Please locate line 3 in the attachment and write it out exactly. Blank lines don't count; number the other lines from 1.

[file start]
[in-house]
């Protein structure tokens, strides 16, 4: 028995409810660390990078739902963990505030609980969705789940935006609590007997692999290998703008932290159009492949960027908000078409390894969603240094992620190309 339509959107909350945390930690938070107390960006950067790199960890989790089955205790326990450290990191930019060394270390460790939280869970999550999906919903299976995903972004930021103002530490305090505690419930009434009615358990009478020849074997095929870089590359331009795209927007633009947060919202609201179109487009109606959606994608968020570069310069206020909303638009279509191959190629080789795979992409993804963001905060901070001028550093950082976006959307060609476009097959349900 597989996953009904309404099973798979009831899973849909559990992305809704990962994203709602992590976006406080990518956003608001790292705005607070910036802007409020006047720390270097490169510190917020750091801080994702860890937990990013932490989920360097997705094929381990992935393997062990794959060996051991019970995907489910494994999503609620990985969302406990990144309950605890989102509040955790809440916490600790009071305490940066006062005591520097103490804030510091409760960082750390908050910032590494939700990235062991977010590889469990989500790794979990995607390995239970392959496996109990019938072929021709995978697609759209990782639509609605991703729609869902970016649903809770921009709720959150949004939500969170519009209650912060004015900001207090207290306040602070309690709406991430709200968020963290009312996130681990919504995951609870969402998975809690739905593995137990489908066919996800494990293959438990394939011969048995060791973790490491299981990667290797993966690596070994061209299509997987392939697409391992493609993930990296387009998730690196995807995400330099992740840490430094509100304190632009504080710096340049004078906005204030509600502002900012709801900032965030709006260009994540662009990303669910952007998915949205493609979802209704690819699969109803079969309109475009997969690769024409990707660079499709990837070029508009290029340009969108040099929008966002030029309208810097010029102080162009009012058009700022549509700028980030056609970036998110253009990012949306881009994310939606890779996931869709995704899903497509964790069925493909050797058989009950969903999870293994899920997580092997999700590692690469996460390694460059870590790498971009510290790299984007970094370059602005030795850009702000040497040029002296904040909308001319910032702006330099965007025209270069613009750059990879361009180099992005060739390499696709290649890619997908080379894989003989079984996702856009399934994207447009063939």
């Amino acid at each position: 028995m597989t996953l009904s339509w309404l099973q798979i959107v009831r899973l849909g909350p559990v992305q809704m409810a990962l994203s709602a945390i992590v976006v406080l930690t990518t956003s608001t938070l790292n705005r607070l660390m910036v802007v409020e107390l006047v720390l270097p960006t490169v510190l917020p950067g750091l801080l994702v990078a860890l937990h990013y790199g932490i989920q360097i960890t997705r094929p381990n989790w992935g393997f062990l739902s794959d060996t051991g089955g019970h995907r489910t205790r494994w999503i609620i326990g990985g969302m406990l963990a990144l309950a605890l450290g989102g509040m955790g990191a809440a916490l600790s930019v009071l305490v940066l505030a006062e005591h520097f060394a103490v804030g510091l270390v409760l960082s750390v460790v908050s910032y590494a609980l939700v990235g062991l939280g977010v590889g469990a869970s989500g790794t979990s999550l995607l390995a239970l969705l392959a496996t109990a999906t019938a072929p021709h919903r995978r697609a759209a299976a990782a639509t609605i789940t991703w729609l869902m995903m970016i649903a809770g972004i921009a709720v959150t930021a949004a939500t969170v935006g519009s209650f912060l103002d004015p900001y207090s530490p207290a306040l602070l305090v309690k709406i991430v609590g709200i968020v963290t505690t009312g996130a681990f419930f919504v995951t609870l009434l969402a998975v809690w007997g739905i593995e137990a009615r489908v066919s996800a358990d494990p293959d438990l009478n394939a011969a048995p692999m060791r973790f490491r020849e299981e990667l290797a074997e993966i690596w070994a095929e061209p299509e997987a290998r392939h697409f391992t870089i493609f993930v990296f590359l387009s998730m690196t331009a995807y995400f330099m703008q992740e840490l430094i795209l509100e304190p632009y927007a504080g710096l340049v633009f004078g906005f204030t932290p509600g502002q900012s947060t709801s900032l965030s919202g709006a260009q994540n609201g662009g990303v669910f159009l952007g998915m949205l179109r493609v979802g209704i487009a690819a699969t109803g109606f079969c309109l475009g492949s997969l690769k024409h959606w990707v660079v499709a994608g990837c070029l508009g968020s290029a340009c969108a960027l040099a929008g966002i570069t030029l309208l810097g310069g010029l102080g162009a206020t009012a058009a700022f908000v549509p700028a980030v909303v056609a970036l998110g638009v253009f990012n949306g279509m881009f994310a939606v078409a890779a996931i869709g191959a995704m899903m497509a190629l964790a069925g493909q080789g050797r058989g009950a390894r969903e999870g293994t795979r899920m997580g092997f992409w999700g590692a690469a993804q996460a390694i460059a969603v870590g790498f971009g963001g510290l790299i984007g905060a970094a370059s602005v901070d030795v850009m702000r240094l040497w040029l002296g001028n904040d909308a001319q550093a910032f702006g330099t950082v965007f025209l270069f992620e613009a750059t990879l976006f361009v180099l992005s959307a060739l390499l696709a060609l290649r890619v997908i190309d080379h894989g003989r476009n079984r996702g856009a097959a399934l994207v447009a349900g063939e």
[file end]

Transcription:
């Amino acid at each position: 028995m597989t996953l009904s339509w309404l099973q798979i959107v009831r899973l849909g909350p559990v992305q809704m409810a990962l994203s709602a945390i992590v976006v406080l930690t990518t956003s608001t938070l790292n705005r607070l660390m910036v802007v409020e107390l006047v720390l270097p960006t490169v510190l917020p950067g750091l801080l994702v990078a860890l937990h990013y790199g932490i989920q360097i960890t997705r094929p381990n989790w992935g393997f062990l739902s794959d060996t051991g089955g019970h995907r489910t205790r494994w999503i609620i326990g990985g969302m406990l963990a990144l309950a605890l450290g989102g509040m955790g990191a809440a916490l600790s930019v009071l305490v940066l505030a006062e005591h520097f060394a103490v804030g510091l270390v409760l960082s750390v460790v908050s910032y590494a609980l939700v990235g062991l939280g977010v590889g469990a869970s989500g790794t979990s999550l995607l390995a239970l969705l392959a496996t109990a999906t019938a072929p021709h919903r995978r697609a759209a299976a990782a639509t609605i789940t991703w729609l869902m995903m970016i649903a809770g972004i921009a709720v959150t930021a949004a939500t969170v935006g519009s209650f912060l103002d004015p900001y207090s530490p207290a306040l602070l305090v309690k709406i991430v609590g709200i968020v963290t505690t009312g996130a681990f419930f919504v995951t609870l009434l969402a998975v809690w007997g739905i593995e137990a009615r489908v066919s996800a358990d494990p293959d438990l009478n394939a011969a048995p692999m060791r973790f490491r020849e299981e990667l290797a074997e993966i690596w070994a095929e061209p299509e997987a290998r392939h697409f391992t870089i493609f993930v990296f590359l387009s998730m690196t331009a995807y995400f330099m703008q992740e840490l430094i795209l509100e304190p632009y927007a504080g710096l340049v633009f004078g906005f204030t932290p509600g502002q900012s947060t709801s900032l965030s919202g709006a260009q994540n609201g662009g990303v669910f159009l952007g998915m949205l179109r493609v979802g209704i487009a690819a699969t109803g109606f079969c309109l475009g492949s997969l690769k024409h959606w990707v660079v499709a994608g990837c070029l508009g968020s290029a340009c969108a960027l040099a929008g966002i570069t030029l309208l810097g310069g010029l102080g162009a206020t009012a058009a700022f908000v549509p700028a980030v909303v056609a970036l998110g638009v253009f990012n949306g279509m881009f994310a939606v078409a890779a996931i869709g191959a995704m899903m497509a190629l964790a069925g493909q080789g050797r058989g009950a390894r969903e999870g293994t795979r899920m997580g092997f992409w999700g590692a690469a993804q996460a390694i460059a969603v870590g790498f971009g963001g510290l790299i984007g905060a970094a370059s602005v901070d030795v850009m702000r240094l040497w040029l002296g001028n904040d909308a001319q550093a910032f702006g330099t950082v965007f025209l270069f992620e613009a750059t990879l976006f361009v180099l992005s959307a060739l390499l696709a060609l290649r890619v997908i190309d080379h894989g003989r476009n079984r996702g856009a097959a399934l994207v447009a349900g063939e």